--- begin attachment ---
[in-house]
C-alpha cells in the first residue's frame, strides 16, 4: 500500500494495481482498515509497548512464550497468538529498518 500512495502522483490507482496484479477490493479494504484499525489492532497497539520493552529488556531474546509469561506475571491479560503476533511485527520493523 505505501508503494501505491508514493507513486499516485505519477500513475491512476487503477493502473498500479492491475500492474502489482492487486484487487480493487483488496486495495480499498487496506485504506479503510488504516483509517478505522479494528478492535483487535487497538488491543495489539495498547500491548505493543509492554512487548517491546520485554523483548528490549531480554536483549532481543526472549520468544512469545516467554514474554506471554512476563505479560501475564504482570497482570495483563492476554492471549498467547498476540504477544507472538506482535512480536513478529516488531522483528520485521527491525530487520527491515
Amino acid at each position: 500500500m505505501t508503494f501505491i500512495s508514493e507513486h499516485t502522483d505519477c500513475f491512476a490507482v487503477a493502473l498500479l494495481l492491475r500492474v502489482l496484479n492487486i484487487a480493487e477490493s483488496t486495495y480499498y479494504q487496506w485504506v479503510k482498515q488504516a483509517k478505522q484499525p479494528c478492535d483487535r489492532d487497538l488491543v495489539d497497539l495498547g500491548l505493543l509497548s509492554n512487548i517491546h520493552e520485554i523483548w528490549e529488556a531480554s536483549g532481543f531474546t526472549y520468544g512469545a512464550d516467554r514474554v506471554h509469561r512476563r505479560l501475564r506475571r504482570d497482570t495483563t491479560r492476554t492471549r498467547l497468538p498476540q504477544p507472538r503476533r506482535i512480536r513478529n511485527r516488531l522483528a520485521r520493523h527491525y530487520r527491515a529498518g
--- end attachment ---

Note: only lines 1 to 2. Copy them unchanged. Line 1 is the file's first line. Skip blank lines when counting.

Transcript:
[in-house]
C-alpha cells in the first residue's frame, strides 16, 4: 500500500494495481482498515509497548512464550497468538529498518 500512495502522483490507482496484479477490493479494504484499525489492532497497539520493552529488556531474546509469561506475571491479560503476533511485527520493523 505505501508503494501505491508514493507513486499516485505519477500513475491512476487503477493502473498500479492491475500492474502489482492487486484487487480493487483488496486495495480499498487496506485504506479503510488504516483509517478505522479494528478492535483487535487497538488491543495489539495498547500491548505493543509492554512487548517491546520485554523483548528490549531480554536483549532481543526472549520468544512469545516467554514474554506471554512476563505479560501475564504482570497482570495483563492476554492471549498467547498476540504477544507472538506482535512480536513478529516488531522483528520485521527491525530487520527491515